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Credit Scores and Bankruptcy

“Credit” from the Latin credere means “to trust.”  It is unquestionable that your credit score is critical these days.  Employers are increasingly requiring permission to secure your credit score before hiring, landlords are using scores to keep low and moderate people out of units, and what you ultimately pay for a car or a home is a function of your credit score as a lower score may result in higher interest rates.

Filing for Chapter 7, or personal bankruptcy, will have a negative effect on your credit score.  Are there any numbers or rules of thumb about credit scores?

How Does Lower Credit Scores Really Effect Our Everyday Lives?

Some facts:  twenty-five percent of employers are using credit scores when considering hiring.  What relevance this has, and how to explain away a medical bill or neglected payment in this situation, is not clear.  We are not employment lawyers; however, we do know that you can correct mistakes in your credit history.  Thus, when looking for a job, get your credit report and review it carefully.  Send documentation to the credit bureaus to prove any incorrect information.

Mortgages pose an equally significant problem.  A difference of about 100 points on a credit score can cost $70,000 more in mortgage interest per $100,000 borrowed.  That’s very significant.  And another argument for checking your credit report, regularly, and correcting mistakes with documentation.

What About Those With No Credit Scores?

What?  No scores by a credit-reporting agency?  Apparently, 4.5 billion people on earth have no credit standing, with over 50 million of them in the United States.   They have insufficient economic behavior – insufficiently reported behavior that is.  Many landlords do not report positive payment history, only negative.  Many minorities and immigrants fit into this category.  Young adults without credit cards too.  A late payment on a student loan can have a severe impact on a recent student’s credit score.  These folks become economically marginalized.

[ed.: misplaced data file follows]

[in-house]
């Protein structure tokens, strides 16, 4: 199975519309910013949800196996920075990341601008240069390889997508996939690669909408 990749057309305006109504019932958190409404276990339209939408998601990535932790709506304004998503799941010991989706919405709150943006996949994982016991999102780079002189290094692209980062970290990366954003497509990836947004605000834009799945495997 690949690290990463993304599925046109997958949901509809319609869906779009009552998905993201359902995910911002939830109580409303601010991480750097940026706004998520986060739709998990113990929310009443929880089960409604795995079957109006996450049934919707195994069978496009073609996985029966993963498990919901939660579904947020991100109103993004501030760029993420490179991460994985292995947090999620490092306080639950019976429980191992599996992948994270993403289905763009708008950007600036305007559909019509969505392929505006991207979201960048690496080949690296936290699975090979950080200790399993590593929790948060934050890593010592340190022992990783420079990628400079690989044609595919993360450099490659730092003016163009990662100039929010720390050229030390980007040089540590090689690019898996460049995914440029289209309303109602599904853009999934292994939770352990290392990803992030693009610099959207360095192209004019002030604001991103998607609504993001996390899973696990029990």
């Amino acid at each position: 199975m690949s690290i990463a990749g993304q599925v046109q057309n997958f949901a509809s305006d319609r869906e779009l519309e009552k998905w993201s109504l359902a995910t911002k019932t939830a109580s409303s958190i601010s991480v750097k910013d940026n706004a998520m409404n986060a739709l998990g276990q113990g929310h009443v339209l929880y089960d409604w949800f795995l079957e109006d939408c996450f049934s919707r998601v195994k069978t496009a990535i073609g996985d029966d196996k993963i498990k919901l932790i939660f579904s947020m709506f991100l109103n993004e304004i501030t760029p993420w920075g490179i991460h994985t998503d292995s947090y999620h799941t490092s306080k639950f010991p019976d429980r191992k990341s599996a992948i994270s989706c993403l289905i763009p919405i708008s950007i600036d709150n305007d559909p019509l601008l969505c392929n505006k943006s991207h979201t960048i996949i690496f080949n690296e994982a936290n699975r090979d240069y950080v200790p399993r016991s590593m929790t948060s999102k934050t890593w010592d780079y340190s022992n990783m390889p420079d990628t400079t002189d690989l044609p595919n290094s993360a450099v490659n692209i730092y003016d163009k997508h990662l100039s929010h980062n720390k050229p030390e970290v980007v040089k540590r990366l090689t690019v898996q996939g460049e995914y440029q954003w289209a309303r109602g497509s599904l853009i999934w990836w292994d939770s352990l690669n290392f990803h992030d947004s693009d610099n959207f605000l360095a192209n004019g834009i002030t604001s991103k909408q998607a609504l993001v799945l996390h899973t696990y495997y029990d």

While some lenders take advantage of these economically sidelined people, some institutions are trying to help.  An Atlanta company, L2C, provides alternative credit scores to auto lenders enabling more lower income individuals to qualify for low cost vehicle loans.  They look at actual spending, in addition to reported spending, resulting in higher scores and lower monthly payments.

Progresso is a credit scoring company that works with Hispanics in multiple states.  They look at actual households, which may have multiple non-traditional family members contributing to the rent and car payments.  It reports payments to the credit bureaus thus enhancing many individuals’ scores dramatically.  Mission Asset Fund helps folks with no credit scores and claims that within just over a year 80% of participants secure a credit score, many a high one.

Bankruptcy and Credit Scores

Neither the Bankruptcy Court nor the federal bankruptcy trustee is likely to check your credit report or your credit score.   Your bankruptcy attorney will only use your credit report to double check your creditors, their addresses, and account numbers.
While filing for personal bankruptcy will have an adverse effect on your credit score, it is likely to go up and up after your discharge, with careful management of your borrowing and paybacks.   Many people use the resources provided by companies like L2C and Mission Asset Fund to get their scores up again.  It’s work, but it may be well worth it after the Bankruptcy Court gives you a fresh start.

Filing for Personal Bankruptcy
Retain an expert.  Attorney Neil Burns has been advising clients and preparing bankruptcy petitions since 1985.  The initial consultation is free.  Call 617-227-7423.

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